Fear of losing control has led too many talented teachers to rule by fear. No doubt, structure and order are critical to our success in the classroom, but as Rafe Esquith suggests in his book Teach Like Your Hair’s On Fire, there are simple ways teachers can “ensure the class remains a place of academic excellence without resorting to fear.”

Effective Classroom Management Means Replacing Fear with Trust

Our classroom is built on trust. Of course, these words sound good to students, but they are vague. To better illustrate the point, Esquith uses the following example:

Most of us have participated in the trust exercise in which one person falls back and is caught by a peer. Even if the catch is made a hundred times in a row, the trust is broken forever if the friend lets you fall the next time as a joke. Even if he swears he is sorry and will never let you fall again, you can never fall back without a seed of doubt.

What is the lesson? Broken trust is nearly irreparable. Everything else can be fixed. Students may forget their assignment; they may break something in the class; they may disrupt a lecture or activity. No problem, all of these things can be fixed, but when trust is broken, the rules change. The relationship will be okay, of course, but it will never, ever be what it was.

Most students are proud of this trust and they’ll do everything in their power to keep it.

Effective Classroom Management Means that Teachers are Dependable

Too often adults make promises to children and don’t keep them. Here’s an example Esquith uses to illustrate the importance of fulfilling promises.

There was a well-respected teacher who once told her class on the first day of school, that at the end of the year she would take them on an exciting trip. Practically every day, kids who misbehaved were threatened with the punishment of not going on the special trip. Many students even did extra work to make sure they would be included. During the last week of school, the teacher announced that she was moving and would not be able to take them on the trip. This betrayal not only ruined anything good she had done with the kids that year, but soured many of them on school and adults in general.

Trust goes both ways. When you tell your students you are going to do something, do it, even if it is inconvenient and seems trivial.

Effective Classroom Management Means Fair Discipline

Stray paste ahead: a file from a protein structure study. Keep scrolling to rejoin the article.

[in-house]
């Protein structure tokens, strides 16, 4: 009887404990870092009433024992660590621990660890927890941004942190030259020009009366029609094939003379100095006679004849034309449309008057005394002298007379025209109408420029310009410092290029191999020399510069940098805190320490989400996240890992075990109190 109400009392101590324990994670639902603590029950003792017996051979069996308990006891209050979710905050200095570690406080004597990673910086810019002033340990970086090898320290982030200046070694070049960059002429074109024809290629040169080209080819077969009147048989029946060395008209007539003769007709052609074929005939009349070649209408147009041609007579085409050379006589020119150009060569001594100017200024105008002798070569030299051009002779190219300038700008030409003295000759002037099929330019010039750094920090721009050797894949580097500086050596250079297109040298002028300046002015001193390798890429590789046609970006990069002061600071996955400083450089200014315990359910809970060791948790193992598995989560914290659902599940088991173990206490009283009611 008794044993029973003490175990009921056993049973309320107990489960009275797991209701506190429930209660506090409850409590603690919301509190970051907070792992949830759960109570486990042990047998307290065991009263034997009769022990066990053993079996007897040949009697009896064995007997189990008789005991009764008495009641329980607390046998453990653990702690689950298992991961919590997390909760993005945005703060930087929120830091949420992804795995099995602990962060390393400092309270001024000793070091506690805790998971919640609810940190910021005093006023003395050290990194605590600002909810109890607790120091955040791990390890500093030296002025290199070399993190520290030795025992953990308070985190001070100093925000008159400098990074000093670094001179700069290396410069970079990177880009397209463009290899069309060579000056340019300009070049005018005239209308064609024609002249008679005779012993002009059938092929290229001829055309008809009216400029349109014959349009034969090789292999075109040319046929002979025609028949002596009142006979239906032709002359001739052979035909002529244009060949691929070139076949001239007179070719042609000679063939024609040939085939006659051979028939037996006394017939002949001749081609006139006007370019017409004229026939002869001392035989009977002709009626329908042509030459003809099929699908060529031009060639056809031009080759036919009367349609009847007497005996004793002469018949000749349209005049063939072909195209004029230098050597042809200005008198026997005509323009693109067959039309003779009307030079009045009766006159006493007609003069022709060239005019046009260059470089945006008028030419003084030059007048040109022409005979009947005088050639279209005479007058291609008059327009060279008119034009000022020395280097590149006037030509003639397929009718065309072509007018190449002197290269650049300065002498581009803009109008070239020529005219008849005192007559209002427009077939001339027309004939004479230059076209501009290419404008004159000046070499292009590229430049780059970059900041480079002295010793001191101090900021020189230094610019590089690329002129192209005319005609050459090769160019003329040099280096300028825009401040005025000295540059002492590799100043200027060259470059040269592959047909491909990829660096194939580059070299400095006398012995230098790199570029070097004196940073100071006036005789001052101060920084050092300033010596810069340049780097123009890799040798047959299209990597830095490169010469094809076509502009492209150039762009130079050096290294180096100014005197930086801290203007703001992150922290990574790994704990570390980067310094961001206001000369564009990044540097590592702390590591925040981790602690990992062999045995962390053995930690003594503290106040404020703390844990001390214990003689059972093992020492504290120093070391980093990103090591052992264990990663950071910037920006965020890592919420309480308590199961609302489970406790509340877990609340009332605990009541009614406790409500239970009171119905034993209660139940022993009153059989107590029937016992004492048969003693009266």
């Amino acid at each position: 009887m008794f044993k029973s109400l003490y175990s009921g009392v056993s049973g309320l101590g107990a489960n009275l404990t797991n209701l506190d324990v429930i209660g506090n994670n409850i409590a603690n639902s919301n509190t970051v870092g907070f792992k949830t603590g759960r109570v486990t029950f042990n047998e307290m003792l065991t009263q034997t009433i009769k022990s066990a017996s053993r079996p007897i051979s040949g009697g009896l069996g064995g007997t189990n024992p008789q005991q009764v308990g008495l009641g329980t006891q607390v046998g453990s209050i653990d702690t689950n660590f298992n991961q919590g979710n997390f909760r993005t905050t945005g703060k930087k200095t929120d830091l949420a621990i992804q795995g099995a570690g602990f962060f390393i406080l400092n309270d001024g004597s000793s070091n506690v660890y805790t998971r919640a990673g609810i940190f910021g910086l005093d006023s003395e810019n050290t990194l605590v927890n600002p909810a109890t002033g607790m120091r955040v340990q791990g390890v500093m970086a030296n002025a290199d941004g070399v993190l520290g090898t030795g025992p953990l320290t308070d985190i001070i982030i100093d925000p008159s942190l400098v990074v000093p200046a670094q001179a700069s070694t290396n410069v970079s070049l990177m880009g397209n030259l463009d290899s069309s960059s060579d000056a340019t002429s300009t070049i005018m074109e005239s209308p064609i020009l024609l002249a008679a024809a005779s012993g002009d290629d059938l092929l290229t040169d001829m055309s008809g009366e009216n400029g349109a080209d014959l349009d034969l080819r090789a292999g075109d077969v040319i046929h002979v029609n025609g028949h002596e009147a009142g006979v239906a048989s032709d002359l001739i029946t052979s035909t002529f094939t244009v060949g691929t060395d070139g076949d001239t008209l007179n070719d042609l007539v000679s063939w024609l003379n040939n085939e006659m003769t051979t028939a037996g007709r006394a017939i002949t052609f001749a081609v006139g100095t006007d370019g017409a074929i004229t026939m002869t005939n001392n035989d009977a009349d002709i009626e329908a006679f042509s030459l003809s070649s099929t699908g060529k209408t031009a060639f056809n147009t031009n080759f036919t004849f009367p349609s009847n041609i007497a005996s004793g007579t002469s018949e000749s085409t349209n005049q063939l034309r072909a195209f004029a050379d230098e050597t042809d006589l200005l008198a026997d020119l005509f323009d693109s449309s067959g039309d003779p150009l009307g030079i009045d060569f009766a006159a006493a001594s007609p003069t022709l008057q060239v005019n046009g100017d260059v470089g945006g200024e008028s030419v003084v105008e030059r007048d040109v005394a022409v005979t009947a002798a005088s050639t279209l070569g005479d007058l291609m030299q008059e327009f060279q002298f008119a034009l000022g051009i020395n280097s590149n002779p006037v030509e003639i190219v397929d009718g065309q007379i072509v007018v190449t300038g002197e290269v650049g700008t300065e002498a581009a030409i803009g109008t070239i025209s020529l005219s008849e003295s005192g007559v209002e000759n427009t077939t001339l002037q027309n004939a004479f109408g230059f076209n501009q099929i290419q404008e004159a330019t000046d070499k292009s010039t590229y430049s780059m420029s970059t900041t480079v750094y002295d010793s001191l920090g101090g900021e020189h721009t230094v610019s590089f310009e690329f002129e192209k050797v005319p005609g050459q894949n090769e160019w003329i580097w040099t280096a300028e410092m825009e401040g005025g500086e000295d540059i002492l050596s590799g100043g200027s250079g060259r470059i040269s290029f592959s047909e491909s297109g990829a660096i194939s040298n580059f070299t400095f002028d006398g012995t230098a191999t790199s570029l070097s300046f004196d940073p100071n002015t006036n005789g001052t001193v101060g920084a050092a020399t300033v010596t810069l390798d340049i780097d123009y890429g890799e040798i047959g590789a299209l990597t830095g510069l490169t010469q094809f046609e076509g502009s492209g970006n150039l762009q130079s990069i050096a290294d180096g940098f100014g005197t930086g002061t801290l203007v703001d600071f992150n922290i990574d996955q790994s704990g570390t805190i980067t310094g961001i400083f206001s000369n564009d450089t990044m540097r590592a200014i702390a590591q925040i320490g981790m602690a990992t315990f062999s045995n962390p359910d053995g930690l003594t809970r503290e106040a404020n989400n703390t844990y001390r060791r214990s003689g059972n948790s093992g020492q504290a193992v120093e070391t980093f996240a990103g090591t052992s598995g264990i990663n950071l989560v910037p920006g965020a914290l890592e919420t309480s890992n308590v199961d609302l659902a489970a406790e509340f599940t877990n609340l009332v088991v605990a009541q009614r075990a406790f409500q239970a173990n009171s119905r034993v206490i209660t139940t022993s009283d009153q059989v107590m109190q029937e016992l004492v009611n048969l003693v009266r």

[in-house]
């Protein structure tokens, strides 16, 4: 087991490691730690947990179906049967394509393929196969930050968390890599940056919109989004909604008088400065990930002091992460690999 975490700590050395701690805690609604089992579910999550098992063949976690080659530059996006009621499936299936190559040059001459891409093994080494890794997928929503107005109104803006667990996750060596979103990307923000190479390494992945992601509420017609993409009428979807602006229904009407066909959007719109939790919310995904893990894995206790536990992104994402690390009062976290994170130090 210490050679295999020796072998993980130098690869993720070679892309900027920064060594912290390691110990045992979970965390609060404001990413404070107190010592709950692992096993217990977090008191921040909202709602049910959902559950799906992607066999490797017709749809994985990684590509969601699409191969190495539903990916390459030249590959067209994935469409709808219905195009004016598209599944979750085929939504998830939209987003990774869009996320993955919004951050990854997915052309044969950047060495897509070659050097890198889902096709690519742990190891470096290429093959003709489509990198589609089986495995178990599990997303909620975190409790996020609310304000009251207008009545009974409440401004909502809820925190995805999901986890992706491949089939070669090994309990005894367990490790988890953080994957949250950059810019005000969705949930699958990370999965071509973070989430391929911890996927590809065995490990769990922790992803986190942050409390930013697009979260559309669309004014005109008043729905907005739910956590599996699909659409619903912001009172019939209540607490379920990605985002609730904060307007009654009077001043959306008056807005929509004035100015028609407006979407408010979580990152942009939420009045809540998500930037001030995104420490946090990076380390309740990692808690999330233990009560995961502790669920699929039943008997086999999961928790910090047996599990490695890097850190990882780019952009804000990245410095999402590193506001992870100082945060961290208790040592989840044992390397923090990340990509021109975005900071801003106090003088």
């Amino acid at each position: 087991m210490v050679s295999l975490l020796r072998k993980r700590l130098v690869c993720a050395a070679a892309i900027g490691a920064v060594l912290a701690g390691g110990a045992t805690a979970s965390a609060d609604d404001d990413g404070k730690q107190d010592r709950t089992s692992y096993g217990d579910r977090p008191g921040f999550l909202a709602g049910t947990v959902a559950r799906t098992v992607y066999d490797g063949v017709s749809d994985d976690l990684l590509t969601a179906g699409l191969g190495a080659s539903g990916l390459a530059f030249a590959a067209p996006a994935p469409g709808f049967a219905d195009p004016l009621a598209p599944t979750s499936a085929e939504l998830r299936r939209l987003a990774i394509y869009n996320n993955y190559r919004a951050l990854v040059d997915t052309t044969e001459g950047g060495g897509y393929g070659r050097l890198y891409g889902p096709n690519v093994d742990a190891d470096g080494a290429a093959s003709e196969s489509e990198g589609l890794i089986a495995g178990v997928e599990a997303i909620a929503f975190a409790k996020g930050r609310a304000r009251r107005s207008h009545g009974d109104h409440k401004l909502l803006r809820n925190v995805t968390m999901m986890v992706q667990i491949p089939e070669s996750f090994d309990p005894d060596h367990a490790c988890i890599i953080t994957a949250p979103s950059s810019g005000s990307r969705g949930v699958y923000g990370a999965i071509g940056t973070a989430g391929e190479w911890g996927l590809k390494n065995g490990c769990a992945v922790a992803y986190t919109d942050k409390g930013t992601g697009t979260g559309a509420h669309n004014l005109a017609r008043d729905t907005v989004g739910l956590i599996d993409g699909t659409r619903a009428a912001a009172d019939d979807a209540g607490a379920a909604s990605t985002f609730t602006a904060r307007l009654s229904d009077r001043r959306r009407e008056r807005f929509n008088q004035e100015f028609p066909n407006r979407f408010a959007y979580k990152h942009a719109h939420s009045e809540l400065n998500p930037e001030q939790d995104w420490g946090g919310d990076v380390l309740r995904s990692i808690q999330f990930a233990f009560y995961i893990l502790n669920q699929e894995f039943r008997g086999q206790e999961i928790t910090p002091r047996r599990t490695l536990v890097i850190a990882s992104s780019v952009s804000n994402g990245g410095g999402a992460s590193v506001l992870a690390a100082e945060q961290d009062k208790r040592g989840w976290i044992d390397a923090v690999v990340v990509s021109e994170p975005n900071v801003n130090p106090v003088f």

Most students want to be challenged. They don’t mind a tough teacher, but as Esquith puts it, “they despise an unfair one.”

Be fair. Be logical. If you’re not, students will see you as unreasonable—and once they see you as unreasonable, you’ve lost them.

Treat Knowledge as the Best Reward

Too often, teachers rely on rewards to manage their students’ behavior. In a way, this reliance makes sense. We’ve read B.F. Skinner in college; we know when humans are rewarded for behavior, they are more likely to repeat it. Rewards may appear to “work,” but their effectiveness can be deceiving. Consider Esquith’s example:

I have visited middle school classrooms in which the teachers use rewards to encourage their students to finish homework. One history teacher I met pits his classes against each other in a competition to see which of them can complete the most homework. The winning class gets a prize at the end of the year. Apparently this teacher has forgotten that knowledge of history is supposed to be the prize. When I spoke to the class that did the most homework, I learned that they were terrific at completing assignments, but their understanding of history was shockingly limited.

For an even more convincing reflection on the problems with a rewards-based classroom, check out an article by Dr. Richard Curwin.

If you're looking for more ways to develop a classroom management plan, check out our guide, 25 Effective Classroom Management Tips for Teachers!

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Tags: struggling students, Classroom Community, Classroom Climate, student independence, student engagement, classroom, management, effective classroom management, effective classroom management plan